Managing Treatment

Talk to your doctor

A good relationship with your rheumatologist is an important part of treating psoriatic arthritis (PsA). One way to build that relationship is to help your rheumatologist or dermatologist understand your symptoms and the way PsA affects your daily life. When your doctor knows about your symptoms, he or she can decide what treatment is best for you.

By being open and honest with your doctor, you give yourself the best chance of benefiting from your treatment. For example, tell your doctor about your pain, stiffness, skin irritation, and fatigue levels. Mention the treatments you have tried, how long you've taken them, and the results you've had. Writing out your questions in advance will help you have a more focused conversation.

To help you get the most from your appointment, we've created a Psoriatic Arthritis Discussion Guide. Simply download and print the guide, answer the questions, and bring it to your next appointment. Answering these questions will help you discuss your symptoms with your doctor. Together, you can decide if treatment with REMICADE® may be right for you.

Questions for your rheumatologist or dermatologist

Bring your completed Psoriatic Arthritis Discussion Guide to your appointment, and consider asking your doctor the following questions:

  • I have plaque psoriasis, as well as intermittent joint pain and stiffness, especially in my hands/feet/lower back area. Should I be concerned about PsA?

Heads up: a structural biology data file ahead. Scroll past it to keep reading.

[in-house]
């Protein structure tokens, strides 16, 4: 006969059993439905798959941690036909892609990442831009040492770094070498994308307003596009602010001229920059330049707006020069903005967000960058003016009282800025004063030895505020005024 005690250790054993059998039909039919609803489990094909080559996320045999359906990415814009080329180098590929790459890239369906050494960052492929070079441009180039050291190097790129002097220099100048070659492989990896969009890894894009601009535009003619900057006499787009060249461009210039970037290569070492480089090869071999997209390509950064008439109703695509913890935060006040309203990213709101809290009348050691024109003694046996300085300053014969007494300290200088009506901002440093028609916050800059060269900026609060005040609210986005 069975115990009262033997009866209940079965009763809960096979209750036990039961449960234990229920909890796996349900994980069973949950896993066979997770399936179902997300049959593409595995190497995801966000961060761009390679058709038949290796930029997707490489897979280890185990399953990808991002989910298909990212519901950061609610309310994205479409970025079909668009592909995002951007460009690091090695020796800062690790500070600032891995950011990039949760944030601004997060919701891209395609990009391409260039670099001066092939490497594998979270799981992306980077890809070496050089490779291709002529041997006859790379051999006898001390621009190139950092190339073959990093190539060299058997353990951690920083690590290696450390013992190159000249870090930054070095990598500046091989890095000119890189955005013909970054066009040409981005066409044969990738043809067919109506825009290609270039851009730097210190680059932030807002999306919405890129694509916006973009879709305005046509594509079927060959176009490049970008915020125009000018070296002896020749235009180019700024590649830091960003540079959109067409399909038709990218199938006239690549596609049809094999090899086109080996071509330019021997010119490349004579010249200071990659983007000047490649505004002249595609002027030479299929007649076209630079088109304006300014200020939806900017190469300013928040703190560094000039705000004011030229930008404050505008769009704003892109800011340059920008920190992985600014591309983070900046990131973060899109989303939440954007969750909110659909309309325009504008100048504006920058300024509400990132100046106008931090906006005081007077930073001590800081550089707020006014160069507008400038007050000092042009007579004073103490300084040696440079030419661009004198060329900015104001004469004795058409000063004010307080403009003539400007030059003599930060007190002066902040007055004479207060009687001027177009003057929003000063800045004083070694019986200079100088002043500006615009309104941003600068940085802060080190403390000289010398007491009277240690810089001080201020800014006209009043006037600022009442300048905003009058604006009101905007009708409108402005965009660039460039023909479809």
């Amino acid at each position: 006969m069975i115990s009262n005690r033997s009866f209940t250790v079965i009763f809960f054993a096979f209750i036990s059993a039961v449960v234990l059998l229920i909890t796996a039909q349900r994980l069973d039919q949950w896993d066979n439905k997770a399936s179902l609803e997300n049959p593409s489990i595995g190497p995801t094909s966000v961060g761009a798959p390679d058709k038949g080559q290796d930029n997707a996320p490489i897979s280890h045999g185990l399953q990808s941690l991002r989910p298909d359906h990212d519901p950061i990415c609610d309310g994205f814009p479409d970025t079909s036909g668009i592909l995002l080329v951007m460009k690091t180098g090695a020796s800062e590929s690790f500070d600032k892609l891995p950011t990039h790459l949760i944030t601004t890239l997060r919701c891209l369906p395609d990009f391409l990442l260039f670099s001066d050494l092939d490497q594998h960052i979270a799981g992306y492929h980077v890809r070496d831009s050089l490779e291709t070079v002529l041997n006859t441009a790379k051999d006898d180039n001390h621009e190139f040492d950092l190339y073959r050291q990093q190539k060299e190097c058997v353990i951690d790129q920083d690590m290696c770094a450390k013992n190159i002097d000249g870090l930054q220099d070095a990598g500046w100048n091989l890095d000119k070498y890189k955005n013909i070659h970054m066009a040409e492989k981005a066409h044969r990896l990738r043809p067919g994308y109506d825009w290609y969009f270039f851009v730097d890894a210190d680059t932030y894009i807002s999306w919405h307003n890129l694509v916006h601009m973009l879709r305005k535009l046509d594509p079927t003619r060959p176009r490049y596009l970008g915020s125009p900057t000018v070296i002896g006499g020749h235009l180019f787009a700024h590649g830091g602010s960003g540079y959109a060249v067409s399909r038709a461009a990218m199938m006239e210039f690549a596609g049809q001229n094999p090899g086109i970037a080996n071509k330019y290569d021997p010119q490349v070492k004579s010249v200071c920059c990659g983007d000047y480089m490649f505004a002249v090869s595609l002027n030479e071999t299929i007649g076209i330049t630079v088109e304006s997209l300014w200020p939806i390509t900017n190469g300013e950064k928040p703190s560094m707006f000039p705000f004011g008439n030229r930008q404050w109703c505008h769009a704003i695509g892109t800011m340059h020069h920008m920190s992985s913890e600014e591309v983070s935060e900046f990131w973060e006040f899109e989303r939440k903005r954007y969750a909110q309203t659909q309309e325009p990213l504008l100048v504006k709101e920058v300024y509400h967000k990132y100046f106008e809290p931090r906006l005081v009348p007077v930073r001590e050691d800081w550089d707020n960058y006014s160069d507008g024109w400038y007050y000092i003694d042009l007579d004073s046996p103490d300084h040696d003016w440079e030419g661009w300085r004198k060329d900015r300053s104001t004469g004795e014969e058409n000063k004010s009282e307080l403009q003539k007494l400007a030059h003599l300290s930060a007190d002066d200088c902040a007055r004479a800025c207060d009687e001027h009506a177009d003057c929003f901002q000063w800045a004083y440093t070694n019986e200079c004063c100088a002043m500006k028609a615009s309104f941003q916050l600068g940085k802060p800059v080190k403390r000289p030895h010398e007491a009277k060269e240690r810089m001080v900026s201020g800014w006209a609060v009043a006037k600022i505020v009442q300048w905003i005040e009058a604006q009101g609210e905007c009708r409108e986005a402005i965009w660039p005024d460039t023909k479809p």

• At what age should I be concerned about getting PsA?
  • PsA runs in my family. Am I more at risk of developing it?
  • How many times do I have to experience joint and skin symptoms before I am diagnosed with PsA?
  • What would happen if I simply tolerated my PsA symptoms and didn't treat them?
  • What's my diagnosis?
  • What's happening to my body as a result of my PsA?
  • Will the treatment you have selected for me treat both joint and skin symptoms?
  • Am I a candidate for biologic therapy?
  • Can REMICADE® help stop the progression of new joint damage and help me manage joint and skin symptoms?
  • How and when will this treatment make me feel better?
  • What are the benefits and potential side effects of treatment?
  • What should I do if I experience side effects?

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Only your doctor can recommend a course of treatment after checking your health condition. REMICADE® (infliximab) can cause serious side effects such as lowering your ability to fight infections. Some patients, especially those 65 years and older, have had serious infections caused by viruses, fungi or bacteria that have spread throughout the body, including tuberculosis (TB) and histoplasmosis. Some of these infections have been fatal. Your doctor should monitor you closely for signs and symptoms of TB during treatment with REMICADE®.

Unusual cancers have been reported in children and teenage patients taking TNF-blocker medicines. Hepatosplenic T-cell lymphoma, a rare form of fatal lymphoma, has occurred mostly in teenage or young adult males with Crohn’s disease or ulcerative colitis who were taking REMICADE® and azathioprine or 6-mercaptopurine. For children and adults taking TNF blockers, including REMICADE®, the chances of getting lymphoma or other cancers may increase.

You should discuss any concerns about your health and medical care with your doctor.

What should I tell my doctor before I take REMICADE®?

You should let your doctor know if you have or ever had any of the following: